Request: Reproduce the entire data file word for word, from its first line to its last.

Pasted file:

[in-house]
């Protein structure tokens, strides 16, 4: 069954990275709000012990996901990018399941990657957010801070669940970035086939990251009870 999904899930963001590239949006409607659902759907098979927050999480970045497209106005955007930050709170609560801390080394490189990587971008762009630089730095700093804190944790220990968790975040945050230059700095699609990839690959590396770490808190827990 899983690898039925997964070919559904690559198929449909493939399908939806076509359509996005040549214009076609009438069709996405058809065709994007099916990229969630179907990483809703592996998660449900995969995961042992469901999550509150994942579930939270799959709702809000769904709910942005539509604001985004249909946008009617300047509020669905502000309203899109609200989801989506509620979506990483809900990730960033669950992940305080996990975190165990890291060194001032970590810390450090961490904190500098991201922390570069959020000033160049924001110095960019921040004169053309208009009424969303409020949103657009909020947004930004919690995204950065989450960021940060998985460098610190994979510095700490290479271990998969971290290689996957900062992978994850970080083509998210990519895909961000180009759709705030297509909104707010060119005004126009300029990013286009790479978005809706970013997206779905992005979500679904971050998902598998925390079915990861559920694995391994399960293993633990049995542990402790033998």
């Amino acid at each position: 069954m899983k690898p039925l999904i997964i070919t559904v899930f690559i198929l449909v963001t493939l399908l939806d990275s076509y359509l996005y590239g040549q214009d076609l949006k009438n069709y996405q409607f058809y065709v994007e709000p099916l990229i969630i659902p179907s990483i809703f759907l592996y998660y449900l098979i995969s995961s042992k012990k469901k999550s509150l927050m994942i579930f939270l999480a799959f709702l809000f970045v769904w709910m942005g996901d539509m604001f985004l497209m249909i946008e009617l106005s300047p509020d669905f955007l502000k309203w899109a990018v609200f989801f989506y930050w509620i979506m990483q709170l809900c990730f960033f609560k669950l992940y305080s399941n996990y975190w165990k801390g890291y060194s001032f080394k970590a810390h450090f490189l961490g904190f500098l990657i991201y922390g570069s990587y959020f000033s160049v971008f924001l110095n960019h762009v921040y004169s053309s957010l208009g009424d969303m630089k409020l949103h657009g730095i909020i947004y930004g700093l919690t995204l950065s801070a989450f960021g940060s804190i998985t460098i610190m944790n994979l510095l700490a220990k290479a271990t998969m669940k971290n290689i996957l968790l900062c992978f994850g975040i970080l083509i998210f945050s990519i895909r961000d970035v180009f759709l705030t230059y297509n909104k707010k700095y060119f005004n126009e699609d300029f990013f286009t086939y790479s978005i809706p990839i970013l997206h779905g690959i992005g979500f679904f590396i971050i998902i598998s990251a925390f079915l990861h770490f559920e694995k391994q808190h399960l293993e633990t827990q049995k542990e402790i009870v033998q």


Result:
[in-house]
């Protein structure tokens, strides 16, 4: 069954990275709000012990996901990018399941990657957010801070669940970035086939990251009870 999904899930963001590239949006409607659902759907098979927050999480970045497209106005955007930050709170609560801390080394490189990587971008762009630089730095700093804190944790220990968790975040945050230059700095699609990839690959590396770490808190827990 899983690898039925997964070919559904690559198929449909493939399908939806076509359509996005040549214009076609009438069709996405058809065709994007099916990229969630179907990483809703592996998660449900995969995961042992469901999550509150994942579930939270799959709702809000769904709910942005539509604001985004249909946008009617300047509020669905502000309203899109609200989801989506509620979506990483809900990730960033669950992940305080996990975190165990890291060194001032970590810390450090961490904190500098991201922390570069959020000033160049924001110095960019921040004169053309208009009424969303409020949103657009909020947004930004919690995204950065989450960021940060998985460098610190994979510095700490290479271990998969971290290689996957900062992978994850970080083509998210990519895909961000180009759709705030297509909104707010060119005004126009300029990013286009790479978005809706970013997206779905992005979500679904971050998902598998925390079915990861559920694995391994399960293993633990049995542990402790033998």
């Amino acid at each position: 069954m899983k690898p039925l999904i997964i070919t559904v899930f690559i198929l449909v963001t493939l399908l939806d990275s076509y359509l996005y590239g040549q214009d076609l949006k009438n069709y996405q409607f058809y065709v994007e709000p099916l990229i969630i659902p179907s990483i809703f759907l592996y998660y449900l098979i995969s995961s042992k012990k469901k999550s509150l927050m994942i579930f939270l999480a799959f709702l809000f970045v769904w709910m942005g996901d539509m604001f985004l497209m249909i946008e009617l106005s300047p509020d669905f955007l502000k309203w899109a990018v609200f989801f989506y930050w509620i979506m990483q709170l809900c990730f960033f609560k669950l992940y305080s399941n996990y975190w165990k801390g890291y060194s001032f080394k970590a810390h450090f490189l961490g904190f500098l990657i991201y922390g570069s990587y959020f000033s160049v971008f924001l110095n960019h762009v921040y004169s053309s957010l208009g009424d969303m630089k409020l949103h657009g730095i909020i947004y930004g700093l919690t995204l950065s801070a989450f960021g940060s804190i998985t460098i610190m944790n994979l510095l700490a220990k290479a271990t998969m669940k971290n290689i996957l968790l900062c992978f994850g975040i970080l083509i998210f945050s990519i895909r961000d970035v180009f759709l705030t230059y297509n909104k707010k700095y060119f005004n126009e699609d300029f990013f286009t086939y790479s978005i809706p990839i970013l997206h779905g690959i992005g979500f679904f590396i971050i998902i598998s990251a925390f079915l990861h770490f559920e694995k391994q808190h399960l293993e633990t827990q049995k542990e402790i009870v033998q």